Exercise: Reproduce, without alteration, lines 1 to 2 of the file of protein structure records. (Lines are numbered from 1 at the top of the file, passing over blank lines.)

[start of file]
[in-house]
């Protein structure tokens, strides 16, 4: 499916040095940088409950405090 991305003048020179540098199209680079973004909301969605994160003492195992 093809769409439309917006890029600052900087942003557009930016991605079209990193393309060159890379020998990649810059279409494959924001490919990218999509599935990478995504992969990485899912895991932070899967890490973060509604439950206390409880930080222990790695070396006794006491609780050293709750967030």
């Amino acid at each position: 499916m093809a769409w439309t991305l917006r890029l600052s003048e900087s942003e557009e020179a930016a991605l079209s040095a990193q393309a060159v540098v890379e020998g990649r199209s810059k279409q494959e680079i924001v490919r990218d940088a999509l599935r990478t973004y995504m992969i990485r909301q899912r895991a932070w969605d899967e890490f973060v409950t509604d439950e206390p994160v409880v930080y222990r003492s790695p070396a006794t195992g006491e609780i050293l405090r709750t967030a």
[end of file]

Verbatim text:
[in-house]
């Protein structure tokens, strides 16, 4: 499916040095940088409950405090 991305003048020179540098199209680079973004909301969605994160003492195992 093809769409439309917006890029600052900087942003557009930016991605079209990193393309060159890379020998990649810059279409494959924001490919990218999509599935990478995504992969990485899912895991932070899967890490973060509604439950206390409880930080222990790695070396006794006491609780050293709750967030």